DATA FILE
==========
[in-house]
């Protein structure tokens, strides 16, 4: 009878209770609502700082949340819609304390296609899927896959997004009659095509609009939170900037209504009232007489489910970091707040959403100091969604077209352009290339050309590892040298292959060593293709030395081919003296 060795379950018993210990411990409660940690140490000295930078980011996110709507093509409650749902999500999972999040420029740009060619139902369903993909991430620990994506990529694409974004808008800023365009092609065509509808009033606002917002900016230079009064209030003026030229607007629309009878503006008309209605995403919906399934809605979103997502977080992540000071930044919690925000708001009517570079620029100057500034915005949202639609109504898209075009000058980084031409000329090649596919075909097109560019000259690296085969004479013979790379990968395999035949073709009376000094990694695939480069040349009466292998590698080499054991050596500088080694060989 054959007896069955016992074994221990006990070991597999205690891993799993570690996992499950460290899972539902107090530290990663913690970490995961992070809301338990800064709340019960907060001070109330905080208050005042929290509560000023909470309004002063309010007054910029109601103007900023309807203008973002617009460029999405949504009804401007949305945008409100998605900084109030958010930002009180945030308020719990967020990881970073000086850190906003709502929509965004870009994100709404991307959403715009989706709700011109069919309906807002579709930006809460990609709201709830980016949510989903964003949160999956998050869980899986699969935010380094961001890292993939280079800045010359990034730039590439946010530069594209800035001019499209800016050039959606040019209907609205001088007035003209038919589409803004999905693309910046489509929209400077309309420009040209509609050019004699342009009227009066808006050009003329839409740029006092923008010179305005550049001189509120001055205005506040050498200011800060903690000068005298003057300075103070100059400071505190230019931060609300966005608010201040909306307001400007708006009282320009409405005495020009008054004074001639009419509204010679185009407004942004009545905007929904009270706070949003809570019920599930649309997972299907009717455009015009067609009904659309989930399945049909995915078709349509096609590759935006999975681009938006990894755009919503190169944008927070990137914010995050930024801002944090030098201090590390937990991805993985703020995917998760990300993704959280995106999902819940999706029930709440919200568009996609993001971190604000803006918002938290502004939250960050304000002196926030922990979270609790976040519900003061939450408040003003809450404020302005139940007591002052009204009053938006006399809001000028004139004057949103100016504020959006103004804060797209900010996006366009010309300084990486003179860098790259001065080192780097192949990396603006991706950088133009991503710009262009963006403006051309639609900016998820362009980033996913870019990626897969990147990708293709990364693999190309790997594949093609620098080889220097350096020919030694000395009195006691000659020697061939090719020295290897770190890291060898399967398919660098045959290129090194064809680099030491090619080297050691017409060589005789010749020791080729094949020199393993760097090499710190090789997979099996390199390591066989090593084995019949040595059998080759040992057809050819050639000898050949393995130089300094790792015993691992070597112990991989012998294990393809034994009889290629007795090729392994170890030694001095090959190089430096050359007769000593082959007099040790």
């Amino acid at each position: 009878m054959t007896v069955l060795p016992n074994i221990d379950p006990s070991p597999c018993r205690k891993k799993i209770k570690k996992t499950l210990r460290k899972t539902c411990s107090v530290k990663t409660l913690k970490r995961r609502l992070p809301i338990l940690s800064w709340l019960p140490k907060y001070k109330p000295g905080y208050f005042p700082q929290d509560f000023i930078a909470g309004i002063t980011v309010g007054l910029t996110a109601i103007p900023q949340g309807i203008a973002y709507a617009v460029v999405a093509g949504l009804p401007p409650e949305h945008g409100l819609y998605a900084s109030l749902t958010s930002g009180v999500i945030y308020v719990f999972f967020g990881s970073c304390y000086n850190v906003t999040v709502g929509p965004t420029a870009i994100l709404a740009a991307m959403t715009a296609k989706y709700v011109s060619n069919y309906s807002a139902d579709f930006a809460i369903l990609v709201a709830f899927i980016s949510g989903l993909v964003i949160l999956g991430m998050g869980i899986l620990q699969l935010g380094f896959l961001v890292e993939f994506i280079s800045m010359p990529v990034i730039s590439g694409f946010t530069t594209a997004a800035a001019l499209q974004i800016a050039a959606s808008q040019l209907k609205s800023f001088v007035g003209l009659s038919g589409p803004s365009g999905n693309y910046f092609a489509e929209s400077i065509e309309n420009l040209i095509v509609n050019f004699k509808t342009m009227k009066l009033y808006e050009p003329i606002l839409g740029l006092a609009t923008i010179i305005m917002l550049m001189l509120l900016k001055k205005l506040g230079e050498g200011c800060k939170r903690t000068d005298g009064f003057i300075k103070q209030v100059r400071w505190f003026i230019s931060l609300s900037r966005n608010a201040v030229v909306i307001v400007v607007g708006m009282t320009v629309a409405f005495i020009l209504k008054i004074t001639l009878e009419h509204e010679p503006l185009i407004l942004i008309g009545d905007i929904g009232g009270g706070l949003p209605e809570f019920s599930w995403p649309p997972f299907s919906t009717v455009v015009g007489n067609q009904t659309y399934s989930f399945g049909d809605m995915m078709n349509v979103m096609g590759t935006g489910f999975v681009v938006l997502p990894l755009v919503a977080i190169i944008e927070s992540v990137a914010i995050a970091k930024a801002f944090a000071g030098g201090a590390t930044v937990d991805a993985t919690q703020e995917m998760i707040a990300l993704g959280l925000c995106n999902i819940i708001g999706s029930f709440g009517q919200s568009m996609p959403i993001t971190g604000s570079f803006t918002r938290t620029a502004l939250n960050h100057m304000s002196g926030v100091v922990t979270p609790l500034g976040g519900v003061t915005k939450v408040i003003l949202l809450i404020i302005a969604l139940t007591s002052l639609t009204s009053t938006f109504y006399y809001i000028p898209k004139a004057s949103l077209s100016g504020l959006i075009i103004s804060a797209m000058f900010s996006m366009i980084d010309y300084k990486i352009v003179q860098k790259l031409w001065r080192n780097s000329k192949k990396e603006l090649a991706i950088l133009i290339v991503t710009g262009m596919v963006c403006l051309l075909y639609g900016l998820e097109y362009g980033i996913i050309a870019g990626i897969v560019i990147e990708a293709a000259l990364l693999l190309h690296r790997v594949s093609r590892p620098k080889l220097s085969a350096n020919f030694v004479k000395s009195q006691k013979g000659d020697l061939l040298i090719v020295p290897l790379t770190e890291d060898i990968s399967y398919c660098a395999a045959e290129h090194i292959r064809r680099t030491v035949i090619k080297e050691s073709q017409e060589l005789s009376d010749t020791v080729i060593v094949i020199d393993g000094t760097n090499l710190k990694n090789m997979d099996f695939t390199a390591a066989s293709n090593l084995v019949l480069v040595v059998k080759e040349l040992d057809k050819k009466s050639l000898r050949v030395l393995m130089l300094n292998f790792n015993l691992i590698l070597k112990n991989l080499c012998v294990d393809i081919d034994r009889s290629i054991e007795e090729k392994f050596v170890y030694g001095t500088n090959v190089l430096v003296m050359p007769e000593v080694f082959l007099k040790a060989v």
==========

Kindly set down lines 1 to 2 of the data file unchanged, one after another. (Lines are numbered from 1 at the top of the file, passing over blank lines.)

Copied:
[in-house]
């Protein structure tokens, strides 16, 4: 009878209770609502700082949340819609304390296609899927896959997004009659095509609009939170900037209504009232007489489910970091707040959403100091969604077209352009290339050309590892040298292959060593293709030395081919003296 060795379950018993210990411990409660940690140490000295930078980011996110709507093509409650749902999500999972999040420029740009060619139902369903993909991430620990994506990529694409974004808008800023365009092609065509509808009033606002917002900016230079009064209030003026030229607007629309009878503006008309209605995403919906399934809605979103997502977080992540000071930044919690925000708001009517570079620029100057500034915005949202639609109504898209075009000058980084031409000329090649596919075909097109560019000259690296085969004479013979790379990968395999035949073709009376000094990694695939480069040349009466292998590698080499054991050596500088080694060989 054959007896069955016992074994221990006990070991597999205690891993799993570690996992499950460290899972539902107090530290990663913690970490995961992070809301338990800064709340019960907060001070109330905080208050005042929290509560000023909470309004002063309010007054910029109601103007900023309807203008973002617009460029999405949504009804401007949305945008409100998605900084109030958010930002009180945030308020719990967020990881970073000086850190906003709502929509965004870009994100709404991307959403715009989706709700011109069919309906807002579709930006809460990609709201709830980016949510989903964003949160999956998050869980899986699969935010380094961001890292993939280079800045010359990034730039590439946010530069594209800035001019499209800016050039959606040019209907609205001088007035003209038919589409803004999905693309910046489509929209400077309309420009040209509609050019004699342009009227009066808006050009003329839409740029006092923008010179305005550049001189509120001055205005506040050498200011800060903690000068005298003057300075103070100059400071505190230019931060609300966005608010201040909306307001400007708006009282320009409405005495020009008054004074001639009419509204010679185009407004942004009545905007929904009270706070949003809570019920599930649309997972299907009717455009015009067609009904659309989930399945049909995915078709349509096609590759935006999975681009938006990894755009919503190169944008927070990137914010995050930024801002944090030098201090590390937990991805993985703020995917998760990300993704959280995106999902819940999706029930709440919200568009996609993001971190604000803006918002938290502004939250960050304000002196926030922990979270609790976040519900003061939450408040003003809450404020302005139940007591002052009204009053938006006399809001000028004139004057949103100016504020959006103004804060797209900010996006366009010309300084990486003179860098790259001065080192780097192949990396603006991706950088133009991503710009262009963006403006051309639609900016998820362009980033996913870019990626897969990147990708293709990364693999190309790997594949093609620098080889220097350096020919030694000395009195006691000659020697061939090719020295290897770190890291060898399967398919660098045959290129090194064809680099030491090619080297050691017409060589005789010749020791080729094949020199393993760097090499710190090789997979099996390199390591066989090593084995019949040595059998080759040992057809050819050639000898050949393995130089300094790792015993691992070597112990991989012998294990393809034994009889290629007795090729392994170890030694001095090959190089430096050359007769000593082959007099040790």